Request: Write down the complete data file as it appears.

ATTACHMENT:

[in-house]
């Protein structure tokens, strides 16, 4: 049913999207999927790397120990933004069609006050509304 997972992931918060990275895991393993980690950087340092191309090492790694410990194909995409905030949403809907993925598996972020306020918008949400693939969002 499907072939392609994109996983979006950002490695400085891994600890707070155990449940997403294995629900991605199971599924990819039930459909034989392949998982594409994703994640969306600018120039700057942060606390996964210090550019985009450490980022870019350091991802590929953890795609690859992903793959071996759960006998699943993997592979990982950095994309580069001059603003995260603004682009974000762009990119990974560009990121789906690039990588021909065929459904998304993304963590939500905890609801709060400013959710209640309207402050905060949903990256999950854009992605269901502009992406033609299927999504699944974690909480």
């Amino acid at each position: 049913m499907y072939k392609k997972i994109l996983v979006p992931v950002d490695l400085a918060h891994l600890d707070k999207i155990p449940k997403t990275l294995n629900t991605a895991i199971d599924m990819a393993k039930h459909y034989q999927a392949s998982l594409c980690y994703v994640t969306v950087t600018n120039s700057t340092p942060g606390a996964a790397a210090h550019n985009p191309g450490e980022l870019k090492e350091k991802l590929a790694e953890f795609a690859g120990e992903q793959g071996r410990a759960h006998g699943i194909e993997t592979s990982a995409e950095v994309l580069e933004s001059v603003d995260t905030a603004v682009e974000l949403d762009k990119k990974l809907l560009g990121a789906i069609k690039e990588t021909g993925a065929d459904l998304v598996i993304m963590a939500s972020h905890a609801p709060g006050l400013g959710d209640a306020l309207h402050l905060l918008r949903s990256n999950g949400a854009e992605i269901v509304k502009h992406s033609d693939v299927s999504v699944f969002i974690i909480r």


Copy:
[in-house]
């Protein structure tokens, strides 16, 4: 049913999207999927790397120990933004069609006050509304 997972992931918060990275895991393993980690950087340092191309090492790694410990194909995409905030949403809907993925598996972020306020918008949400693939969002 499907072939392609994109996983979006950002490695400085891994600890707070155990449940997403294995629900991605199971599924990819039930459909034989392949998982594409994703994640969306600018120039700057942060606390996964210090550019985009450490980022870019350091991802590929953890795609690859992903793959071996759960006998699943993997592979990982950095994309580069001059603003995260603004682009974000762009990119990974560009990121789906690039990588021909065929459904998304993304963590939500905890609801709060400013959710209640309207402050905060949903990256999950854009992605269901502009992406033609299927999504699944974690909480």
């Amino acid at each position: 049913m499907y072939k392609k997972i994109l996983v979006p992931v950002d490695l400085a918060h891994l600890d707070k999207i155990p449940k997403t990275l294995n629900t991605a895991i199971d599924m990819a393993k039930h459909y034989q999927a392949s998982l594409c980690y994703v994640t969306v950087t600018n120039s700057t340092p942060g606390a996964a790397a210090h550019n985009p191309g450490e980022l870019k090492e350091k991802l590929a790694e953890f795609a690859g120990e992903q793959g071996r410990a759960h006998g699943i194909e993997t592979s990982a995409e950095v994309l580069e933004s001059v603003d995260t905030a603004v682009e974000l949403d762009k990119k990974l809907l560009g990121a789906i069609k690039e990588t021909g993925a065929d459904l998304v598996i993304m963590a939500s972020h905890a609801p709060g006050l400013g959710d209640a306020l309207h402050l905060l918008r949903s990256n999950g949400a854009e992605i269901v509304k502009h992406s033609d693939v299927s999504v699944f969002i974690i909480r």